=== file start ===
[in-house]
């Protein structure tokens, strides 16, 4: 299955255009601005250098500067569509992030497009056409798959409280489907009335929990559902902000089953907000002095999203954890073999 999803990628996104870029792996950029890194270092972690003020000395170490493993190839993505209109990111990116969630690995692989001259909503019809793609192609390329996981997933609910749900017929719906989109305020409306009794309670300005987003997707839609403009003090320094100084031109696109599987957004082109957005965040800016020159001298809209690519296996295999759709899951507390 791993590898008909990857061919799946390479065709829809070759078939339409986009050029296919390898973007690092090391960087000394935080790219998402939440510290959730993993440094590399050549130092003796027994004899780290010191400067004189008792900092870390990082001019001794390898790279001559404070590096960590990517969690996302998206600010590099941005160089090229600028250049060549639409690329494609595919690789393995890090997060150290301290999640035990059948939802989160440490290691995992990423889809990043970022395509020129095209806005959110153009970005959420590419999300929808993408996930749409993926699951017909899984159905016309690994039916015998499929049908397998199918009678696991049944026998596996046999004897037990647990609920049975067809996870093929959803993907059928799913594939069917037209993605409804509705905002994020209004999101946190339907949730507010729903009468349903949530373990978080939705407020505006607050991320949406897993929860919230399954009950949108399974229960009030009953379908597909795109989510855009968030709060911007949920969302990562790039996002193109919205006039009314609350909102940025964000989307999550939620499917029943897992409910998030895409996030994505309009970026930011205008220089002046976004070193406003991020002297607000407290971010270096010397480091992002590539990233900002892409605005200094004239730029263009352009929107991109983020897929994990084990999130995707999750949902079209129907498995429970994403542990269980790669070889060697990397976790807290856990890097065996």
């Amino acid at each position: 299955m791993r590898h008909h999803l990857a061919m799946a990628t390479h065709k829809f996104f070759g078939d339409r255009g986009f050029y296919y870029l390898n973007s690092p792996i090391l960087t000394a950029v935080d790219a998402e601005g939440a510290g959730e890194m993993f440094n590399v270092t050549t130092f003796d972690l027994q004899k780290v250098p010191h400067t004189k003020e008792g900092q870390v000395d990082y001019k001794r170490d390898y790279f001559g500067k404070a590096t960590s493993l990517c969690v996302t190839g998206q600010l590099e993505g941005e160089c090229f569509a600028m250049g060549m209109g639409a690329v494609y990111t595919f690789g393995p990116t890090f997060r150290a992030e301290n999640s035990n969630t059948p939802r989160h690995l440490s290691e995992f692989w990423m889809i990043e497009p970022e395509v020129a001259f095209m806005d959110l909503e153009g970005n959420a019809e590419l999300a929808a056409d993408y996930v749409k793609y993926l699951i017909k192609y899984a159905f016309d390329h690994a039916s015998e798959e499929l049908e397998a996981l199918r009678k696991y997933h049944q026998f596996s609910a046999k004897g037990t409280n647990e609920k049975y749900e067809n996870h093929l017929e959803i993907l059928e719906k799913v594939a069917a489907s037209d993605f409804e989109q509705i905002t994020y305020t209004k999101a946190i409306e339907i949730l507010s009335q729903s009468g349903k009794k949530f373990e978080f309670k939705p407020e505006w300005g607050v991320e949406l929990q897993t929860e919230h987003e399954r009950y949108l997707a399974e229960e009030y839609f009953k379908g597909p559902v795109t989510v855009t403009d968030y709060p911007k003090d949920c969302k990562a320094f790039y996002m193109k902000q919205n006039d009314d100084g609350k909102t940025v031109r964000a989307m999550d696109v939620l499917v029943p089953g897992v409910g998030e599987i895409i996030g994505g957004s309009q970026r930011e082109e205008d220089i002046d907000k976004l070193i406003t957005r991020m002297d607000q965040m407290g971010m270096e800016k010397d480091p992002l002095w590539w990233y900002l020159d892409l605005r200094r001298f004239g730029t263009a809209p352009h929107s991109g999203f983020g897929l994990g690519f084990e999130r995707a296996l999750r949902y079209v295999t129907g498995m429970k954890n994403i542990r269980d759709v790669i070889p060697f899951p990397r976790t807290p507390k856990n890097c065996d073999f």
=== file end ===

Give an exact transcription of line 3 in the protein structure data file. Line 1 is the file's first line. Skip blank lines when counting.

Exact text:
């Amino acid at each position: 299955m791993r590898h008909h999803l990857a061919m799946a990628t390479h065709k829809f996104f070759g078939d339409r255009g986009f050029y296919y870029l390898n973007s690092p792996i090391l960087t000394a950029v935080d790219a998402e601005g939440a510290g959730e890194m993993f440094n590399v270092t050549t130092f003796d972690l027994q004899k780290v250098p010191h400067t004189k003020e008792g900092q870390v000395d990082y001019k001794r170490d390898y790279f001559g500067k404070a590096t960590s493993l990517c969690v996302t190839g998206q600010l590099e993505g941005e160089c090229f569509a600028m250049g060549m209109g639409a690329v494609y990111t595919f690789g393995p990116t890090f997060r150290a992030e301290n999640s035990n969630t059948p939802r989160h690995l440490s290691e995992f692989w990423m889809i990043e497009p970022e395509v020129a001259f095209m806005d959110l909503e153009g970005n959420a019809e590419l999300a929808a056409d993408y996930v749409k793609y993926l699951i017909k192609y899984a159905f016309d390329h690994a039916s015998e798959e499929l049908e397998a996981l199918r009678k696991y997933h049944q026998f596996s609910a046999k004897g037990t409280n647990e609920k049975y749900e067809n996870h093929l017929e959803i993907l059928e719906k799913v594939a069917a489907s037209d993605f409804e989109q509705i905002t994020y305020t209004k999101a946190i409306e339907i949730l507010s009335q729903s009468g349903k009794k949530f373990e978080f309670k939705p407020e505006w300005g607050v991320e949406l929990q897993t929860e919230h987003e399954r009950y949108l997707a399974e229960e009030y839609f009953k379908g597909p559902v795109t989510v855009t403009d968030y709060p911007k003090d949920c969302k990562a320094f790039y996002m193109k902000q919205n006039d009314d100084g609350k909102t940025v031109r964000a989307m999550d696109v939620l499917v029943p089953g897992v409910g998030e599987i895409i996030g994505g957004s309009q970026r930011e082109e205008d220089i002046d907000k976004l070193i406003t957005r991020m002297d607000q965040m407290g971010m270096e800016k010397d480091p992002l002095w590539w990233y900002l020159d892409l605005r200094r001298f004239g730029t263009a809209p352009h929107s991109g999203f983020g897929l994990g690519f084990e999130r995707a296996l999750r949902y079209v295999t129907g498995m429970k954890n994403i542990r269980d759709v790669i070889p060697f899951p990397r976790t807290p507390k856990n890097c065996d073999f």